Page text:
This story is told from Rose’s point of view and lets you in on her thoughts and feelings. Rose has autism spectrum disorder (ASD) and part of what makes RAIN REIGN so wonderful is that as readers we get a glimpse of the world through her eyes. I would love for everyone who reads this book to come away with a better understanding of people with ASD and how the label does not define or limit them as people.

This would make an amazing class read-aloud.

Book review: El Deafo #bookaday

El Deafo coverby Cece Bell
Graphic novel
Newbery Honor: 2015
Interest level: grades 3-6
Reading level: 3.3
5 out of 5 stars

In EL DEAFO, Cece Bell shares her story of growing up after losing her hearing at the age of 4. She shares her thoughts, feelings, and struggles to make friends, and to find her place in her school and neighborhood communities. This book is so honest and respectful about the struggles and misunderstandings that plague childhood friendships.

Besides the wonderful, rich content, this book stands out as a spectacular example of a strong graphic novel. Bell’s illustrations are cute and accessible, yet professionally rendered and sequenced. Sometimes dream sequences or changes in time are confusing in graphic novels, but in EL DEAFO they are clearly defined and easy to distinguish.

My copy of this book has been very popular with 5th-graders, who pass it from friend to friend. EL DEAFO is one of those books, like WONDER, that can open your eyes to the experiences of people with special needs. I wish everyone would read this book!

Book review: This One Summer #bookaday

This one summer bookcoverby Jillian Tamaki; illustrated by Mariko Tamaki
Young adult graphic novel
Caldecott Honor Book: 2015
Michael L. Printz Honor Book: 2015
Interest level: Grades 8-11
Reading level: Young adult
4 out of 5 stars

The artwork in this book is absolutely amazing! The thing about reading graphic novels is that the good ones really make you slow down and read the pictures as well as the words, which are minimal in this work. The story is about a young girl, who is at that awkward stage between childhood and young adult. She is forced to grapple with some very adult themes during her summer beach getaway — teen pregnancy, a crush on an older boy, troubles in her parents’ marriage, and her mother’s overwhelming battle with depression. This is an intense book, but if you savor the artwork as you read, it is a wonderful, deep, realistic fiction work.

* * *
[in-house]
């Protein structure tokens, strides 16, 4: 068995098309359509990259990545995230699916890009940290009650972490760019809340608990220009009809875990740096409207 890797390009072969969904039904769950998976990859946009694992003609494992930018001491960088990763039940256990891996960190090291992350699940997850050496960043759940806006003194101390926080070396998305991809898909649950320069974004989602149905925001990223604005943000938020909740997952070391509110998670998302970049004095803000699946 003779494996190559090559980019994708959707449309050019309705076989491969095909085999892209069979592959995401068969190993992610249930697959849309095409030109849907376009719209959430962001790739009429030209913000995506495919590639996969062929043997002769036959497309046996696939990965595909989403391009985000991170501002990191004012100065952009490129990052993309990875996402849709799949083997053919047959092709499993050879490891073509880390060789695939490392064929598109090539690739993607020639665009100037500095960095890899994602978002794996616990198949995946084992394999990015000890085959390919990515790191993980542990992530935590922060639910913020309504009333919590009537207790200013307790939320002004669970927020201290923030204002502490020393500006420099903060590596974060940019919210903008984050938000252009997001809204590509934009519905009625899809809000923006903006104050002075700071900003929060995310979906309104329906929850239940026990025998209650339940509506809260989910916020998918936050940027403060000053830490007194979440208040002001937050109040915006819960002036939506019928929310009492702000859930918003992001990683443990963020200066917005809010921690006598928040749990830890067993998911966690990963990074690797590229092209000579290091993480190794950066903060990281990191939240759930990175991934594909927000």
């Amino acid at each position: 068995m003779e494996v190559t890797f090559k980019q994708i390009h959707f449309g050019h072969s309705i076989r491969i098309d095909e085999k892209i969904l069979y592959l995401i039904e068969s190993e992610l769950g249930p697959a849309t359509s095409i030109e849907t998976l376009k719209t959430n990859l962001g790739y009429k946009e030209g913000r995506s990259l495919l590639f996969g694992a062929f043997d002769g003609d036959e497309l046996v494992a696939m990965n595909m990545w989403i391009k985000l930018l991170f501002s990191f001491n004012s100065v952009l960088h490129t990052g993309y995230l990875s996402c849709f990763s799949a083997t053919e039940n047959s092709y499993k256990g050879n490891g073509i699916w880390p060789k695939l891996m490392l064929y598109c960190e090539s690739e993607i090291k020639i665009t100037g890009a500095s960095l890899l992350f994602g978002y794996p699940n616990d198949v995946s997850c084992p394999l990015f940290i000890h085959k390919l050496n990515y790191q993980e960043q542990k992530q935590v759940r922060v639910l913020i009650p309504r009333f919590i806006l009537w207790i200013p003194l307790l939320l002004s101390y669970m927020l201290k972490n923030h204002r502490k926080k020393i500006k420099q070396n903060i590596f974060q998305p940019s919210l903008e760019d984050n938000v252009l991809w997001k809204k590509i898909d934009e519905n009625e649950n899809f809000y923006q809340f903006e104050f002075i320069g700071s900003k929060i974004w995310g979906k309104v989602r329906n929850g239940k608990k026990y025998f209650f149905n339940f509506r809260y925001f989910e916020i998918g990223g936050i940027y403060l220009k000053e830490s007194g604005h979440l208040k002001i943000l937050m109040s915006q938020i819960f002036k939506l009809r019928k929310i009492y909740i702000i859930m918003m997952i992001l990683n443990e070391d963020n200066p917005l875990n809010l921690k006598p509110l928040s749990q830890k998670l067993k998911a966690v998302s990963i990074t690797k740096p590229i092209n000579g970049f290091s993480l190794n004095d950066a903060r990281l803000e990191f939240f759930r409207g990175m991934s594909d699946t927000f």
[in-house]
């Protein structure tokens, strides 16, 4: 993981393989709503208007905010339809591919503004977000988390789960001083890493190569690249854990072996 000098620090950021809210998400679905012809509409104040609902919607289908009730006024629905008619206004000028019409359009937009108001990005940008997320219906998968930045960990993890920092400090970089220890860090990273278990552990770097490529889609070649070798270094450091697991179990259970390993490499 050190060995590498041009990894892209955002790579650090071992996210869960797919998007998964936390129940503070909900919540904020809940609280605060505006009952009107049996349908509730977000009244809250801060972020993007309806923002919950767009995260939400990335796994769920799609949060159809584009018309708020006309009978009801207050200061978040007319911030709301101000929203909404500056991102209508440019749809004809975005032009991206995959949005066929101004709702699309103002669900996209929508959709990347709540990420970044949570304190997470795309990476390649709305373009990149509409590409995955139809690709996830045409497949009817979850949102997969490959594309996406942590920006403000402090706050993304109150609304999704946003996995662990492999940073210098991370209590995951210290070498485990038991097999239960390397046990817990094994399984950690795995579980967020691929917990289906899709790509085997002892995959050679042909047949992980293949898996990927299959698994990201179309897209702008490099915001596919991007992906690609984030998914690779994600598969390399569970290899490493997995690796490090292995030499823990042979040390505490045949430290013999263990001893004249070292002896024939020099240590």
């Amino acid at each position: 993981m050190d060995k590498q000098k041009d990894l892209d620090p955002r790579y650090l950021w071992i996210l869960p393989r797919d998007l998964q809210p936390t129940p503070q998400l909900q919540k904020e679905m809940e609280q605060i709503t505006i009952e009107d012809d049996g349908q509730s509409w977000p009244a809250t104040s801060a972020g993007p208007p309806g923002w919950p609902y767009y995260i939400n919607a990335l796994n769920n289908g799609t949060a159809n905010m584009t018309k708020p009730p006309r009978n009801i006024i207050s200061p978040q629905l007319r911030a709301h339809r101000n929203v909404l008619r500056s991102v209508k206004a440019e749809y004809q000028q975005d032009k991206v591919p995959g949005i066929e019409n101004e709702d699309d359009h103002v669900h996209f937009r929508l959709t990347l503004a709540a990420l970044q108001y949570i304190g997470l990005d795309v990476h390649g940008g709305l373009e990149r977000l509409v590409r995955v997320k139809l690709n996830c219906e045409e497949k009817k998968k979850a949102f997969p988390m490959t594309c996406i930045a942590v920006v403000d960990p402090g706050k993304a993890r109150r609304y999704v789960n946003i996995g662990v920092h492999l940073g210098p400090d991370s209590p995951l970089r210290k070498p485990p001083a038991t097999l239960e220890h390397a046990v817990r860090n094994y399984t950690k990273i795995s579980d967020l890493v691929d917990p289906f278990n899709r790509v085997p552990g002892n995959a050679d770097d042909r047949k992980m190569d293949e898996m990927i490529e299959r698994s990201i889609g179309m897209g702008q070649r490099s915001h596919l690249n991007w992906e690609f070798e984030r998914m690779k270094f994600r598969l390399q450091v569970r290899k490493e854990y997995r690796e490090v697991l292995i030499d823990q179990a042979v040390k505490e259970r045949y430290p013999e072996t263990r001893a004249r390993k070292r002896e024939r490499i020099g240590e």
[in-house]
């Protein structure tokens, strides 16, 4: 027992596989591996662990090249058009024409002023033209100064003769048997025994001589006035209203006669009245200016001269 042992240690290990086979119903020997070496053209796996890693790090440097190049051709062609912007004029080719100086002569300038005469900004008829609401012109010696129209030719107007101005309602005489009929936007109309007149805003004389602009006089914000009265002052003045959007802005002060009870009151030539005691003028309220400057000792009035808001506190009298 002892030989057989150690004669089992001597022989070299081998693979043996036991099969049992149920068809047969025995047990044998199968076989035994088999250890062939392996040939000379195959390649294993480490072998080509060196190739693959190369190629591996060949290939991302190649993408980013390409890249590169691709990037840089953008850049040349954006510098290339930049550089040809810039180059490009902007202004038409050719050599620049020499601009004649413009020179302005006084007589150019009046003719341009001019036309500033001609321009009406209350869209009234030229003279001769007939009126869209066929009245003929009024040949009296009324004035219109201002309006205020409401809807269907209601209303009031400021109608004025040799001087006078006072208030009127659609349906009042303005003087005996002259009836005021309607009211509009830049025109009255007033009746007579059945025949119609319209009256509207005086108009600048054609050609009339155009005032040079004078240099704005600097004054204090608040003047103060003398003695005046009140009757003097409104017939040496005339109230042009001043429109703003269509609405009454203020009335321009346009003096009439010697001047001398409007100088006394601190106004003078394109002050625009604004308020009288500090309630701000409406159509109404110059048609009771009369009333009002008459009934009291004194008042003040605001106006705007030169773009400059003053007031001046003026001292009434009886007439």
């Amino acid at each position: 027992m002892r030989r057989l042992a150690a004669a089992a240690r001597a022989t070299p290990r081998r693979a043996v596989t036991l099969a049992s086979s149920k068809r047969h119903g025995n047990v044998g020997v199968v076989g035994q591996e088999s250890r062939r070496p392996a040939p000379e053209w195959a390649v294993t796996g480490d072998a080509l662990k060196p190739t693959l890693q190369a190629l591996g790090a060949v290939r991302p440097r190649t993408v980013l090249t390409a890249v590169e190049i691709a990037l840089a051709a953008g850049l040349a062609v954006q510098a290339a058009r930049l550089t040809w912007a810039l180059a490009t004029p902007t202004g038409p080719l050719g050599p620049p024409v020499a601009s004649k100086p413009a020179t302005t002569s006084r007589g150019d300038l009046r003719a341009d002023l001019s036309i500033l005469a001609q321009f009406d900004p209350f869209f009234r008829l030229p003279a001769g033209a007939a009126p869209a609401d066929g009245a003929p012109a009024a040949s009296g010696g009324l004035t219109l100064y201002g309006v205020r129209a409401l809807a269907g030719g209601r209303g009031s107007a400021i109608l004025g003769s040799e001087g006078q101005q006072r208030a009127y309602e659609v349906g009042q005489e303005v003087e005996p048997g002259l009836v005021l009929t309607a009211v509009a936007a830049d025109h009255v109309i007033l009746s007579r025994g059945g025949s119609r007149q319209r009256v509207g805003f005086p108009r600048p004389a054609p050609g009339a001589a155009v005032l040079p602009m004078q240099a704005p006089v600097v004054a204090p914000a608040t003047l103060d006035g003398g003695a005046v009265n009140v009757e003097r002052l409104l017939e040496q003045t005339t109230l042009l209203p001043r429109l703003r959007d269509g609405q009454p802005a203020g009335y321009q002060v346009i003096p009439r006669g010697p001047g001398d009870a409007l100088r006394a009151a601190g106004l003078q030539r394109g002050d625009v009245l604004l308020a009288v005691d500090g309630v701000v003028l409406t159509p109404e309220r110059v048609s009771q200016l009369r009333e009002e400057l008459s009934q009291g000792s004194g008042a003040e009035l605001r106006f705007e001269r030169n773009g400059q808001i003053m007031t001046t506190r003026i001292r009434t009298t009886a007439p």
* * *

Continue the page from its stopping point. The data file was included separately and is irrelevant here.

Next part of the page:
Oh, and usually I love first lines in books, but this book has one of the best final lines, “Boobs would be cool.”

Book Review #305: Little Santa #bookaday

Little Santa coverby Jon Agee
Picture book
Interest level: K-3
Reading level: 2.9
4 out of 5 stars

We all know Santa as the jolly old man with the snow white beard, but what was young Santa like? Jon Agee has fashioned a wonderfully creative story to answer that question, as well as other mysteries of Christmas…how did he get flying reindeer? Where did the elves come from? Why does he have a sleigh? Why does he come down the chimney?

This would make a very nice read-aloud story, which is a good family activity for the holiday season. The book is slightly oversize and the illustrations are fairly basic, with thick lines outlining the drawings and Santa standing out by the color of his wardrobe versus his family.

I like that this isn’t an overly sappy Christmas story, although the idea of Santa’s family leaving him behind when they move to Florida is a bit depressing. Holy Snowflakes, this is a nice addition to a Christmas library collection.